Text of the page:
Translation in Wikipedia: A Praxeological Study of Normativity, Negotiation and Automation across Four Language Communities

  • Jose Gustavo Gongora Goloubintseff

Student thesis: Phd


Launched in 2001, Wikipedia is a long-standing multilingual user-driven encyclopaedia and one of the most popular sources of first-hand information in the world. Although its previously neglected multilingual nature has awakened scholarly interest in recent years, most studies have vastly overlooked the norms and materials that underpin and configure the practice of translation in Wikipedia. Consequently, this doctoral thesis first sets out to investigate the extent to which translation standards have been regulated, negotiated and ultimately incorporated into the practices of 16 translators of the Spanish, French, Dutch and Swedish language communities of the encyclopaedia. This investigation is then followed by an examination of the translators' views on and deployment of automated devices such as software robots (bots) and Wikipedia's bespoke Content Translation Tool (CX). Drawing primarily upon Wenger's (1998) 'communities of practice', Warde's (2016) 'standards of performance', and Shove's (2017) concept of 'devices as practice configurators', this project seeks to ascertain the role of local (community-based) translation standards and automated devices in configuring the practice of translation in Wikipedia, with the focus placed on the last lustrum. The thematic analysis of documented standards revealed that despite being tangible differences in how the four communities regulated translation, most guidelines gave similar advice on core editing principles such as verifiability of the sources. The data collected from translation-related comments on the ancillary 'talk pages' further suggest that although certain aspects of the standards have been vehemently contested, such norms have not undergone substantial changes over the years. This stagnation was later corroborated by a cohort of experienced translators that took part in the study, most of whom attached little, if any, relevance to local standards. The findings also show a widespread tendency among participants to comply with more 'enforceable' policies commonly found in editing, thus lending support to previously formulated claims that translation and editing in Wikipedia form a continuum. Finally, the study has also brought to light the impact of devices such as bots and CX in configuring translation in the encyclopaedia. The latter, in particular, has enabled translators to ease their workload and optimise their productivity.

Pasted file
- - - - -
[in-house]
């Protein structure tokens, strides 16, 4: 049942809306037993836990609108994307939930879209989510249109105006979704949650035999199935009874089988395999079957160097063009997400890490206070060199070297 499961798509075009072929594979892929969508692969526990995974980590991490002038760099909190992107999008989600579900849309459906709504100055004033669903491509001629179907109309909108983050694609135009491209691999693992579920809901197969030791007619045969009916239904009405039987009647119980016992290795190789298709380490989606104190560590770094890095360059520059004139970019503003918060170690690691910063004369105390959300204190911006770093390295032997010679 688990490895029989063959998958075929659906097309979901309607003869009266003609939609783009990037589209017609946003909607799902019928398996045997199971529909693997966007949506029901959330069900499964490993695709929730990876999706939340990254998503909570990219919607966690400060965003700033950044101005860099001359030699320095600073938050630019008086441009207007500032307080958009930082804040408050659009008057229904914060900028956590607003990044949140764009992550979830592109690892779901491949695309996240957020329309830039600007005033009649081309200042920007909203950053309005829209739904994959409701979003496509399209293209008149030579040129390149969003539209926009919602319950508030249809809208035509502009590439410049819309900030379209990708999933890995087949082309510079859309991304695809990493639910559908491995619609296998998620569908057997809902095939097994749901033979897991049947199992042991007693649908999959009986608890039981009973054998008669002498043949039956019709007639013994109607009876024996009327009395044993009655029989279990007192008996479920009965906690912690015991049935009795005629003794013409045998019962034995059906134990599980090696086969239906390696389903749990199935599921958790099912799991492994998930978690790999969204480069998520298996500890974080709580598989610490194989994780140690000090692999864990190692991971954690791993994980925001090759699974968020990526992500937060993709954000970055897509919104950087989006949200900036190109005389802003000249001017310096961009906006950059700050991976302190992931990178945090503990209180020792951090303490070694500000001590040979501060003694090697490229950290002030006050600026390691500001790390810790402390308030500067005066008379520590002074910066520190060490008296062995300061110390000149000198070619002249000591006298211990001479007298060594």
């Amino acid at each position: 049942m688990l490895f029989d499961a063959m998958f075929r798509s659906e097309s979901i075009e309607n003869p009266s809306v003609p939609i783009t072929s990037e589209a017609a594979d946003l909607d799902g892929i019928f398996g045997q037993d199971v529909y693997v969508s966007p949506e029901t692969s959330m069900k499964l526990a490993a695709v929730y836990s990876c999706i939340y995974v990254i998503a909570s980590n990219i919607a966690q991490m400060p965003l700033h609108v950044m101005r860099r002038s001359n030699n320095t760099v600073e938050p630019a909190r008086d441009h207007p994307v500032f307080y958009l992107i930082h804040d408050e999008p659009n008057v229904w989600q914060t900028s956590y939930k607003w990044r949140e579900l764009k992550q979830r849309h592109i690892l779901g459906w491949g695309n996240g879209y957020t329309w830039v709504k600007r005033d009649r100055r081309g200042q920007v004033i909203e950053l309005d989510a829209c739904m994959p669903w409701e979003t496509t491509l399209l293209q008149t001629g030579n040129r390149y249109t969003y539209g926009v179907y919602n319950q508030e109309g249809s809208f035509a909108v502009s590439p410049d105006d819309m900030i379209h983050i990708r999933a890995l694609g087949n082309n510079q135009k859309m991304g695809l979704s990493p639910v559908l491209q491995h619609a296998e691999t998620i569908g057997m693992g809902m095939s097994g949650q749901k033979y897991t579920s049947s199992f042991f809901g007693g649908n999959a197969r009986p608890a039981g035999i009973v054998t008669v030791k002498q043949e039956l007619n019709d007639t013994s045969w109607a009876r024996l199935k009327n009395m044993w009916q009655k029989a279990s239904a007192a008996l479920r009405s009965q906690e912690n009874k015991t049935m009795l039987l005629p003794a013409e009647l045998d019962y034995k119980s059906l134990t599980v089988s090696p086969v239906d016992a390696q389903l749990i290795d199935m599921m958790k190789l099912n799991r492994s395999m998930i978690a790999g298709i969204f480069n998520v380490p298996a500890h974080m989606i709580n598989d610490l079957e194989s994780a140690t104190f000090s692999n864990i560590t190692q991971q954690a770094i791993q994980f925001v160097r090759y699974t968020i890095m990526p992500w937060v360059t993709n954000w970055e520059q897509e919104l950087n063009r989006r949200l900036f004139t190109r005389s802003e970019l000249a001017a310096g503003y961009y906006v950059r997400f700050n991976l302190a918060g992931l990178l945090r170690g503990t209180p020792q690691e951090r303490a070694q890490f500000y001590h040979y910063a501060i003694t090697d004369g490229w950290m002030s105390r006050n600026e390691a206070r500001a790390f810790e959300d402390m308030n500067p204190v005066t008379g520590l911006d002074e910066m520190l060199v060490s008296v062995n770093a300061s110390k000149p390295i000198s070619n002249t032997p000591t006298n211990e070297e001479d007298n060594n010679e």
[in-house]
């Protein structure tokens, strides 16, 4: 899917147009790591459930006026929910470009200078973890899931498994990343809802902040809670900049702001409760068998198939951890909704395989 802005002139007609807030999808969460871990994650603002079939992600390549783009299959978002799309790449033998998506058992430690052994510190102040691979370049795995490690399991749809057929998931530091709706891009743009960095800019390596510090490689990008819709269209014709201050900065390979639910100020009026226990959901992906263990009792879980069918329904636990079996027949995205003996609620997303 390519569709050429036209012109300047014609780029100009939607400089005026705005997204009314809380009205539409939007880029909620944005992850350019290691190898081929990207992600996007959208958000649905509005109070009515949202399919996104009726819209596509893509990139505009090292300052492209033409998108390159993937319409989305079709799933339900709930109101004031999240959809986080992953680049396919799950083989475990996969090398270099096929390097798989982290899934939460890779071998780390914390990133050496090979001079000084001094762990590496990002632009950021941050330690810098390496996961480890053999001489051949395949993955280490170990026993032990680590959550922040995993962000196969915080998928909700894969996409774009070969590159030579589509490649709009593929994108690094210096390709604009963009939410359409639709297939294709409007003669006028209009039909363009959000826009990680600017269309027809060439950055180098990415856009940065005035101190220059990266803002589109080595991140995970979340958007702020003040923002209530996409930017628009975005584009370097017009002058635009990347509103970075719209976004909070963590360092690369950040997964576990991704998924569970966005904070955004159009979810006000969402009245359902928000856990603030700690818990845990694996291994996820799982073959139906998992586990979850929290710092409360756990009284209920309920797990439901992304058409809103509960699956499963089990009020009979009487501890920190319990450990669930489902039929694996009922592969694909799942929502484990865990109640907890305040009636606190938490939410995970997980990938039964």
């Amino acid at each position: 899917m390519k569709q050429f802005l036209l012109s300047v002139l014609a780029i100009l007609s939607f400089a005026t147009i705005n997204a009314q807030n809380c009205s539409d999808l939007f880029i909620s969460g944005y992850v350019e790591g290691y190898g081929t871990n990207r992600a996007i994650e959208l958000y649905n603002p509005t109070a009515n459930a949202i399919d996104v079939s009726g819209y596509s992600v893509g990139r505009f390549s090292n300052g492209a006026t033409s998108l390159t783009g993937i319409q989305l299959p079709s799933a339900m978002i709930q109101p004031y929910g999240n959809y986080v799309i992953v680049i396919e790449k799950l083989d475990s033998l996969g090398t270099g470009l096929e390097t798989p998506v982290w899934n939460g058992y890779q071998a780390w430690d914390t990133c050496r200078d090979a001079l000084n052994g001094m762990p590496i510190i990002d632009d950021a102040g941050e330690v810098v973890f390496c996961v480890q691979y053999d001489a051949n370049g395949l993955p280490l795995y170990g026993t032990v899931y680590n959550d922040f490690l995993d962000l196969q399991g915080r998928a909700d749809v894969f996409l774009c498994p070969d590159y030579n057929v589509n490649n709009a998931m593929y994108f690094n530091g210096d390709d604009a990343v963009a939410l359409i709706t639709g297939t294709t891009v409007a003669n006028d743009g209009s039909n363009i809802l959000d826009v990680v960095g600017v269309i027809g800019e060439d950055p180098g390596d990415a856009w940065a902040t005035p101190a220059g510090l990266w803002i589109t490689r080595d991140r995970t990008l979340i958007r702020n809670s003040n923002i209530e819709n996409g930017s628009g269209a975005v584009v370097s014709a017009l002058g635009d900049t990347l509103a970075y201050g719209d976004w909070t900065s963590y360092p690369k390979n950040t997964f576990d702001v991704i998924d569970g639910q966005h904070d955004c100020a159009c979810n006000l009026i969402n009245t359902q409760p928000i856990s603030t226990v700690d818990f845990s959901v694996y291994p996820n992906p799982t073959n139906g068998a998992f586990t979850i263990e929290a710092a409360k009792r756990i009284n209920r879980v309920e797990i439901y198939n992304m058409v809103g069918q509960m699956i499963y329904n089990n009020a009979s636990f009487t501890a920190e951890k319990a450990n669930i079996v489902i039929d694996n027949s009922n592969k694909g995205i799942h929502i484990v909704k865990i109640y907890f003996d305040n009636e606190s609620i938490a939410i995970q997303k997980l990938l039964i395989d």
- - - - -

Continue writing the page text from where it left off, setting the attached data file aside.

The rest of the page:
Date of Award1 Aug 2022
Original languageEnglish
Awarding Institution
  • The University of Manchester
SupervisorMaeve Olohan (Supervisor) & Julio Villa-GarcĂ­a (Supervisor)


  • Practice theory
  • Wikipedia
  • Communities of practice
  • Translation
  • Translation tools

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